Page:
Phase I of the Sprague Avenue enhancement project, completed on March 5, features a new entryway into Tacoma. The Sprague entranceway is the first of two phases to help revitalize the Central Neighborhood of Tacoma.
According to the Central Neighborhood's website, the Sprague entrance is the six-block section of the avenue between South 19th Street and state Route 16.
The project, which had its groundbreaking in December 2012, includes landscape improvements, a new median to calm traffic near a sign welcoming people to the neighborhood, along with 200 new trees. Not only will the trees improve the city's tree canopy, but also they will also reduce rainwater runoff into the Foss Watershed. Stormwater runoff from 0.63 acres of major roadway will now be filtered with bio-retention rain gardens.
Jennifer Simchen, a 36-year-old Tacoma resident, said that she has lived in Central Tacoma all her life.
"Its a lot better up here than it used to be. It was dirty, there were junk cars everywhere and garbage piled up in yards," Simchen said. "I can walk around at night now where I couldnt before."
Justin Leighton, the Central Neighborhood Council chairman, said that the second phase of the project will help revitalize the west side of the strip. The residential areas there have no sidewalks and poor drainage causes lots of flooding during heavy rains, he said.
Leighton said that the neighborhood council is working with the city to try and find the funding for the next section of the Sprague Avenue project.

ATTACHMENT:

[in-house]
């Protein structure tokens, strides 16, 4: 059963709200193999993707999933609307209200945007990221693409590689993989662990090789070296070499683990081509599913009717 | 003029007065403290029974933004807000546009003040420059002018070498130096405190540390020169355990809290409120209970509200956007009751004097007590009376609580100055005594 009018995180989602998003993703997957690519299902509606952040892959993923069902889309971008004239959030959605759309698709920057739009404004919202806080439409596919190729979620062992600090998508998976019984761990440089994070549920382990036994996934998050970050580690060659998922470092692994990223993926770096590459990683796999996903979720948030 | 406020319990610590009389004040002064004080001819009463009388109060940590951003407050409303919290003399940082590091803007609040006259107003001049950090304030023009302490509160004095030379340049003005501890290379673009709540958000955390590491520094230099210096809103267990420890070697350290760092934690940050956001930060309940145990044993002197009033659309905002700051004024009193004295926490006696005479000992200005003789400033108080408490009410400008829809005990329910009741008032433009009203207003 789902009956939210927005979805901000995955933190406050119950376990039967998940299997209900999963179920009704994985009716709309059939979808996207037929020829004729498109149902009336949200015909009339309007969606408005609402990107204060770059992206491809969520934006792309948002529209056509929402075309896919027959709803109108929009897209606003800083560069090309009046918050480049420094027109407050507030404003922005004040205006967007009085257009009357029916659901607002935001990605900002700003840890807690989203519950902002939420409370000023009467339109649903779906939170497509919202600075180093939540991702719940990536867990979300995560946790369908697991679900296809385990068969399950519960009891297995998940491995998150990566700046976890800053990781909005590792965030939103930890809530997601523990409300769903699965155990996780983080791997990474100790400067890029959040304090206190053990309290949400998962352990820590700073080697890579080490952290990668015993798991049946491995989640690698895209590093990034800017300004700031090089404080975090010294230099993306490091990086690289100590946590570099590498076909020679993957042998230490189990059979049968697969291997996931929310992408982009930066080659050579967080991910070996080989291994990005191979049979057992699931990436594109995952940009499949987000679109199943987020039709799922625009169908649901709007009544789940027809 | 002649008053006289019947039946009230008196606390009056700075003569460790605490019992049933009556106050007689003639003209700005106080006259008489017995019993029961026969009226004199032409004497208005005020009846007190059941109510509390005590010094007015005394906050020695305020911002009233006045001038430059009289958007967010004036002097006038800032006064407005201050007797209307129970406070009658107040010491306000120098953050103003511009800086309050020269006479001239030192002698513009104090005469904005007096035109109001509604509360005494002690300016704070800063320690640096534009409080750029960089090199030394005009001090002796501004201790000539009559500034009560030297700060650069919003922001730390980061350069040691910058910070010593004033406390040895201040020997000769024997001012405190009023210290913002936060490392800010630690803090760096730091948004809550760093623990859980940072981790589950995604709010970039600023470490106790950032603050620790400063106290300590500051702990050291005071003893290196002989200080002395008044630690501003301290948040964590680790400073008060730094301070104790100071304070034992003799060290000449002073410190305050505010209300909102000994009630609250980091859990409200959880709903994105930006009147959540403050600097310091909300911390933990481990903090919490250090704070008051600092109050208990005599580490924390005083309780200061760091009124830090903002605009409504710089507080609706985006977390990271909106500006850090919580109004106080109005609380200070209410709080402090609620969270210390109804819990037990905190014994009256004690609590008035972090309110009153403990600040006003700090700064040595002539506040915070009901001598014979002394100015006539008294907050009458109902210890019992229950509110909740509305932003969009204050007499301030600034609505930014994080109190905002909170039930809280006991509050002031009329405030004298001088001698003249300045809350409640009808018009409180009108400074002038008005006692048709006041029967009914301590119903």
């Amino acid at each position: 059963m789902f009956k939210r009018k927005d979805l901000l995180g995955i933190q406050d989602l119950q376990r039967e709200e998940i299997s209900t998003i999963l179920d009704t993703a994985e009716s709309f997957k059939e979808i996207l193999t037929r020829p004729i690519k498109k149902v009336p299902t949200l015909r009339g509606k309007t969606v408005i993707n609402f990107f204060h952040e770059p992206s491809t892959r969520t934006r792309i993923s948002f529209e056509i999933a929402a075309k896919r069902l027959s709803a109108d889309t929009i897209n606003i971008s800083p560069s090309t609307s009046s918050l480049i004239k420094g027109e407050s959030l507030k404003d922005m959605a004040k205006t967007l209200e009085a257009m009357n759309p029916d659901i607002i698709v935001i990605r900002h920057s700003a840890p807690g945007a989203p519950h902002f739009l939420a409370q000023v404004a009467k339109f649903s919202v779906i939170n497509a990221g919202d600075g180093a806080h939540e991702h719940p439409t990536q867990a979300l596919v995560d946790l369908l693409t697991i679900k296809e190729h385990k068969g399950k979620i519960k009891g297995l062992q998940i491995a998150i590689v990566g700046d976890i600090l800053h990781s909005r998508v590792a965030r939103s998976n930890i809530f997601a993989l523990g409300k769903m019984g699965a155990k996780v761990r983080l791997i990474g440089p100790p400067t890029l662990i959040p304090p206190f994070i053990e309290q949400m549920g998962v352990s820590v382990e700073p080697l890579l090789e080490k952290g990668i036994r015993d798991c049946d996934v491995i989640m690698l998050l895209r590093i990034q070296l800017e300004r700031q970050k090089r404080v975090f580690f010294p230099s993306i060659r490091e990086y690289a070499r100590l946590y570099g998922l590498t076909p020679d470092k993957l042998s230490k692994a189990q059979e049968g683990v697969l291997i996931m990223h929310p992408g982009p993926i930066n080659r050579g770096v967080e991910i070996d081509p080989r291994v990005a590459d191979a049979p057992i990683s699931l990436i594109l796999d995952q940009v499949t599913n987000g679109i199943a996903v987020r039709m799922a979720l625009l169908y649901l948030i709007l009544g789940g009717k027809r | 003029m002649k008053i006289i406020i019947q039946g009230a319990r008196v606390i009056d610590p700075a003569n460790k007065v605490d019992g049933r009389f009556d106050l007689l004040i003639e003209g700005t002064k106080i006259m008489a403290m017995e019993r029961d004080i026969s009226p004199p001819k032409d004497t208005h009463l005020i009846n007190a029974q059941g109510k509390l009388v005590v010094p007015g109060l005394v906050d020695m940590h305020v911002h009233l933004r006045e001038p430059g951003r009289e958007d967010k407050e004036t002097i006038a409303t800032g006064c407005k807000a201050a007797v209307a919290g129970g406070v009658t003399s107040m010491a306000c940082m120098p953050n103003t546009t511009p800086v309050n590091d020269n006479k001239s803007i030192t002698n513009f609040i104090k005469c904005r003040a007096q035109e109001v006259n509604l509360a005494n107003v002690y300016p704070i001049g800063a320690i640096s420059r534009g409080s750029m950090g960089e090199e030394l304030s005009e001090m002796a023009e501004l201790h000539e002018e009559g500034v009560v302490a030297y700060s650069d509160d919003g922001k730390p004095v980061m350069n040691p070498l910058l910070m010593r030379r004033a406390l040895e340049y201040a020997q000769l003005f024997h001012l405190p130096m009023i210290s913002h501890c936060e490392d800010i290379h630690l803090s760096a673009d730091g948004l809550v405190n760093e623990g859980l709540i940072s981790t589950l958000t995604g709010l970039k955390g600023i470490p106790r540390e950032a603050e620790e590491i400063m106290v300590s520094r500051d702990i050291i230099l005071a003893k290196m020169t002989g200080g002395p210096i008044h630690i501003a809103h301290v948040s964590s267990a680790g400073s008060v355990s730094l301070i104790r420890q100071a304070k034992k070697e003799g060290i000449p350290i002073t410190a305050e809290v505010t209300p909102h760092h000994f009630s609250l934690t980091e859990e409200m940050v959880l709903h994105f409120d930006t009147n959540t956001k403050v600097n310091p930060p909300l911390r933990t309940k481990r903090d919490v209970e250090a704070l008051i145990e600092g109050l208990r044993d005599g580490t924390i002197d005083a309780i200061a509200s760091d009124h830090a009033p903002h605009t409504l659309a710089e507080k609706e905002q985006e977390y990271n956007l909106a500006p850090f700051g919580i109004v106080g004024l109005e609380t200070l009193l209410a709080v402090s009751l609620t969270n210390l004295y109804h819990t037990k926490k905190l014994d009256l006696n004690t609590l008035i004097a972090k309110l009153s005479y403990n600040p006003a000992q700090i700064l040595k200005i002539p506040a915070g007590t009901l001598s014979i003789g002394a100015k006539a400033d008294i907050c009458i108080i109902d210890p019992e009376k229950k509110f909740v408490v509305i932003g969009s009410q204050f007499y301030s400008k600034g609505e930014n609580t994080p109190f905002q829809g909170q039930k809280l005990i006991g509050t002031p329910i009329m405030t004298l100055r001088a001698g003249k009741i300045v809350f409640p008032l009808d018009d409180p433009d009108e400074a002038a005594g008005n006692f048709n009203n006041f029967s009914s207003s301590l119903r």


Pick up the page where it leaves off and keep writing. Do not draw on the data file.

"As a neighborhood council we will continue to partner with everybody involved and try and find the best path forward," Leighton said, adding that it took a little more than two years to find the funding for Phase I.
Eventually, Leighton hopes that more artwork and seasonal banners will hang across the street. The city banner hanging now is part of an urban forestry program and serves as a way to educate people that tree topping isn't good, Leighton said.
Tree topping is the removal of the tops of trees when they reach a certain height. It is a practice typically done in urban areas, according to the City of Tacoma's website.
Leighton looks forward to what is to come for Sprague Avenue.
"I just think this is an exciting project for our neighborhood council to have a part of," Leighton said, "and we get to do some good things for the neighbors in that area."